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Dermoscopy is itself a language full of terms that have specific meanings and even connotations, depending on any given lesion being examined. As in any language, its vocabulary is a work in progress based in consensus among its "expert" speakers who are striving to create a system to communicate dermoscopic findings based on observational data. In order for there to be mutual comprehension among users of this powerful technique, the language of dermoscopy must be spoken properly. This is not an easy task because there is a significant learning curve to master the technique as well as its terminology. It takes study, practice, and dedication.

Dermoscopy is the standard of care in many countries around the world and is becoming very popular in the United States. Dermatologists and other groups of physicians are realizing what a valuable tool it is. The goal of this book is to teach what we believe are the important general principles and specific points of dermoscopy and to allow for users to "self-assess" their knowledge and skills using the techniques taught here.

In an era of information overload, we designed the book to be short, sweet, and to the point. We want it to be an easy, enjoyable, and practical read. Important principles are often repeated which is a good way for them to be remembered.

We "keep it real" with 218 cases that any busy clinician may have the opportunity to see in general dermatology clinic on a daily basis. Great clinical and dermoscopic images with short histories are followed by five "true or false" statements. As in real life, then comes the decision making in check box form: what is the potential risk and what is the diagnosis? Finally, the disposition of the case; whether to effect no intervention, follow-up, or to make a histopathologic diagnosis? The concept of dermoscopic differential diagnosis is found throughout the book. In most cases, we do not get into the controversial issue of the best technique to make a histopathologic diagnosis. We leave that up to you.

Turn the page, and the answers to the statements are given in a format that separates our book from the others. The dermoscopic images are presented again with an extensive description of the criteria in the lesion. It is essential to evaluate as much as possible before making a diagnosis. There are many circles, boxes, arrows, and stars to point out the important features of each case. Our goal is to fully demonstrate the global features and local criteria of each lesion. This is another very important unique teaching point of our book.

Each case has a discussion of all of its salient features. Not in long drawn out paragraphs, but in outline form. We realize that your time is valuable and want to make the learning and recall process as easy as possible.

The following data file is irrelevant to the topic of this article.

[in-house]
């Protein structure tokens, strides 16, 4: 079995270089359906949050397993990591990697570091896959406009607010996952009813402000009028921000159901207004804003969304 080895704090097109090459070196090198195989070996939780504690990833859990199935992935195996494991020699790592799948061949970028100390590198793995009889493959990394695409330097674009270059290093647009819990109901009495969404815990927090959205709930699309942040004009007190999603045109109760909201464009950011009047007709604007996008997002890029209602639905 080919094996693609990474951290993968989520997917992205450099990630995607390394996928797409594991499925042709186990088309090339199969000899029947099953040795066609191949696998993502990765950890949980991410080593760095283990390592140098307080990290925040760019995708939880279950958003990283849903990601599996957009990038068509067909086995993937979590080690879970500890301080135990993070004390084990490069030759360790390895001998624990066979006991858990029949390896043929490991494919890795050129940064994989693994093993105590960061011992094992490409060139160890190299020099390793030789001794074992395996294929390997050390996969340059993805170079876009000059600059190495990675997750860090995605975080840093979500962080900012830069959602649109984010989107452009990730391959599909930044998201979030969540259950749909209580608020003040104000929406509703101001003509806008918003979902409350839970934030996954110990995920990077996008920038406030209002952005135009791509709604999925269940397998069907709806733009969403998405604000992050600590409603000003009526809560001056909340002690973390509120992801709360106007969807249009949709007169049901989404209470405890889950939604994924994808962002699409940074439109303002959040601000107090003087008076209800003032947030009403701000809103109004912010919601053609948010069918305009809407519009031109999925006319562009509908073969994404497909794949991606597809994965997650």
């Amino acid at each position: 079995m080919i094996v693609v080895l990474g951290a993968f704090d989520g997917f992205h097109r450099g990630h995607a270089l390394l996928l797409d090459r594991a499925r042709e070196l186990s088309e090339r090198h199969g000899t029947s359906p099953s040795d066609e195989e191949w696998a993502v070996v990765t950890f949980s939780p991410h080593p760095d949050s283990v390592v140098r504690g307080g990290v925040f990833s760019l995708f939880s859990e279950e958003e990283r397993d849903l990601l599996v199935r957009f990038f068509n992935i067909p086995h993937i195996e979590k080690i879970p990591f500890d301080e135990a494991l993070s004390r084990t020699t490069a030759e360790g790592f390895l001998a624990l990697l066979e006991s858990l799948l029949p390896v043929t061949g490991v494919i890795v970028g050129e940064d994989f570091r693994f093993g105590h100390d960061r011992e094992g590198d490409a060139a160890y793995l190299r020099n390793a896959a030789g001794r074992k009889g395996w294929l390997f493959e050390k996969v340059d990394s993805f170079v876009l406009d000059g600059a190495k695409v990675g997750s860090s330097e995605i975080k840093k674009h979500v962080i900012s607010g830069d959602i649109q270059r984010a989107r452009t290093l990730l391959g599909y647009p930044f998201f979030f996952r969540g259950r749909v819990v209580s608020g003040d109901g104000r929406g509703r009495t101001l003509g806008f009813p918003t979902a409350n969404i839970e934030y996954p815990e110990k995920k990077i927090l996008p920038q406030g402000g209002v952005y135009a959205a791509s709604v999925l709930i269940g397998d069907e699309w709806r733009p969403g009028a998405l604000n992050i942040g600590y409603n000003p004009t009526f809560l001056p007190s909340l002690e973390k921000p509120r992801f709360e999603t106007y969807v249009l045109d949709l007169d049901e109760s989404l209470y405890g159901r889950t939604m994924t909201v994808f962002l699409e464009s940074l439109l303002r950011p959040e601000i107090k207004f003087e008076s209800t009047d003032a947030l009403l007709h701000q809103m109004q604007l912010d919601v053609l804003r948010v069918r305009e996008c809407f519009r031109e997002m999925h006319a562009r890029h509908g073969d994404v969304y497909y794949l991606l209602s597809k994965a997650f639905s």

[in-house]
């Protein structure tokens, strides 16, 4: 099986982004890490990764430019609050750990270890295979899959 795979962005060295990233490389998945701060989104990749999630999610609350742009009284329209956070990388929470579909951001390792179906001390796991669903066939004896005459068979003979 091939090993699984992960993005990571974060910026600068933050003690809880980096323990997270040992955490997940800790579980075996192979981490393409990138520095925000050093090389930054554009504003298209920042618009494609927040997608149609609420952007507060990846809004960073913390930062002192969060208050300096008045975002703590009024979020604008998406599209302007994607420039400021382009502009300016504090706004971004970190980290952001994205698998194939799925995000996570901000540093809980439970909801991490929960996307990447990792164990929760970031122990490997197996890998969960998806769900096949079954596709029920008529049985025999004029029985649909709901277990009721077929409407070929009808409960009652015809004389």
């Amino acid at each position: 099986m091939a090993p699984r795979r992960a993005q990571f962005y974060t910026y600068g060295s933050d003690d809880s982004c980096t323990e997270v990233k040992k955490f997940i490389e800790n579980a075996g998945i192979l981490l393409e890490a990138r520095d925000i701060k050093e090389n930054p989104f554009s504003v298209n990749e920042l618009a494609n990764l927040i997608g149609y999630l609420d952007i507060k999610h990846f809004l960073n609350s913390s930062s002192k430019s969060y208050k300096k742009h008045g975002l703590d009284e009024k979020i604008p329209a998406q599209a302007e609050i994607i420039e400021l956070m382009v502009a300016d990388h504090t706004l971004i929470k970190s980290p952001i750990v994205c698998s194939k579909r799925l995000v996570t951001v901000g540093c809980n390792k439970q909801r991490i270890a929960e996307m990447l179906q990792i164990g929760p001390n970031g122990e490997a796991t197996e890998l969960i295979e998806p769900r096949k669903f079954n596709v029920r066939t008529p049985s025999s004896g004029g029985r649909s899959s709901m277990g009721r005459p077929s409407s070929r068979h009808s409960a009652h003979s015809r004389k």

Series of cases are organized into groups. For example, there are lesions in which the major feature might be pigment network, dots and globules, regression, pink, blue or black color, or vascular structures. There are similar-looking clinical and/or dermoscopic images grouped together in specific body locations, such as brownish spots on an ear lobe or in the genital area. This simulates real-life encounters. One case often flows into the next and knowledge gained from the previous case is needed to solve the next case. Melanocytic, non-melanocytic, benign, malignant, or inflammatory pathology from head to toe with 80 melanomas and their most important simulators.

Each case ends with a series of dermoscopic and/or clinical pearls based on years of experience treating patients with atypically pigmented skin lesions and skin cancer. The patients' well-being trumps political correctness. The book is sprinkled with general principles and specific points that are controversial but strongly embedded in our core beliefs.

New features in the second edition include 69 new cases in chapters two through five, a chapter on trichoscopy and dermoscopy in general dermatology. There is a glossary with defintions of important specific points and general principles one might want to review at a glance. The latest information on fungal melanychia, pediatric melanoma, desmoplastic melanoma, nevi, and melanoma associated with decorative tatoos, Merkel cell carcinoma and invasive squamous cell carcinoma are also presented.

Being a cutting edge diagnostician must include the tissue-sparing and potentially life-saving technique called dermoscopy. Each of us has a profound responsibility for the well-being of every patient that walks through the door. Always regard each patient as someone's precious loved one as if they were your own!

Robert H. Johr
Boca Raton, Florida
Wilhelm Stolz
Munich, Germany

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